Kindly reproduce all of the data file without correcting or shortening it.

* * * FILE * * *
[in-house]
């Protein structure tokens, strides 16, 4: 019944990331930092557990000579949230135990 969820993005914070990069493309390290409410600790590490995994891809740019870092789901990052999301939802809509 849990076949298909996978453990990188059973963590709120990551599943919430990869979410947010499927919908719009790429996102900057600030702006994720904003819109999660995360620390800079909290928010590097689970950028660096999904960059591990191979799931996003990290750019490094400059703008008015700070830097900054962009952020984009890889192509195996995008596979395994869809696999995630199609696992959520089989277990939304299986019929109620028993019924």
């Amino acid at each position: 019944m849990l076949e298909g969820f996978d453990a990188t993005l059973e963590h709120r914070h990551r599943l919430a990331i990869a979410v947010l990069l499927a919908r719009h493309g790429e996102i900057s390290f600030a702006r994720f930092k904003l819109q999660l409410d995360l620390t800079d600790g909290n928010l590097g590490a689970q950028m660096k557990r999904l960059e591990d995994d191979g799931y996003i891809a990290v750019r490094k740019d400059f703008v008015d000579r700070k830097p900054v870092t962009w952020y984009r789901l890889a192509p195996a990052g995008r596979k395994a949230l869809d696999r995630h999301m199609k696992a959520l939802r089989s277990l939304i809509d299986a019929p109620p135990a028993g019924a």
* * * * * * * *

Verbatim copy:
[in-house]
């Protein structure tokens, strides 16, 4: 019944990331930092557990000579949230135990 969820993005914070990069493309390290409410600790590490995994891809740019870092789901990052999301939802809509 849990076949298909996978453990990188059973963590709120990551599943919430990869979410947010499927919908719009790429996102900057600030702006994720904003819109999660995360620390800079909290928010590097689970950028660096999904960059591990191979799931996003990290750019490094400059703008008015700070830097900054962009952020984009890889192509195996995008596979395994869809696999995630199609696992959520089989277990939304299986019929109620028993019924």
């Amino acid at each position: 019944m849990l076949e298909g969820f996978d453990a990188t993005l059973e963590h709120r914070h990551r599943l919430a990331i990869a979410v947010l990069l499927a919908r719009h493309g790429e996102i900057s390290f600030a702006r994720f930092k904003l819109q999660l409410d995360l620390t800079d600790g909290n928010l590097g590490a689970q950028m660096k557990r999904l960059e591990d995994d191979g799931y996003i891809a990290v750019r490094k740019d400059f703008v008015d000579r700070k830097p900054v870092t962009w952020y984009r789901l890889a192509p195996a990052g995008r596979k395994a949230l869809d696999r995630h999301m199609k696992a959520l939802r089989s277990l939304i809509d299986a019929p109620p135990a028993g019924a």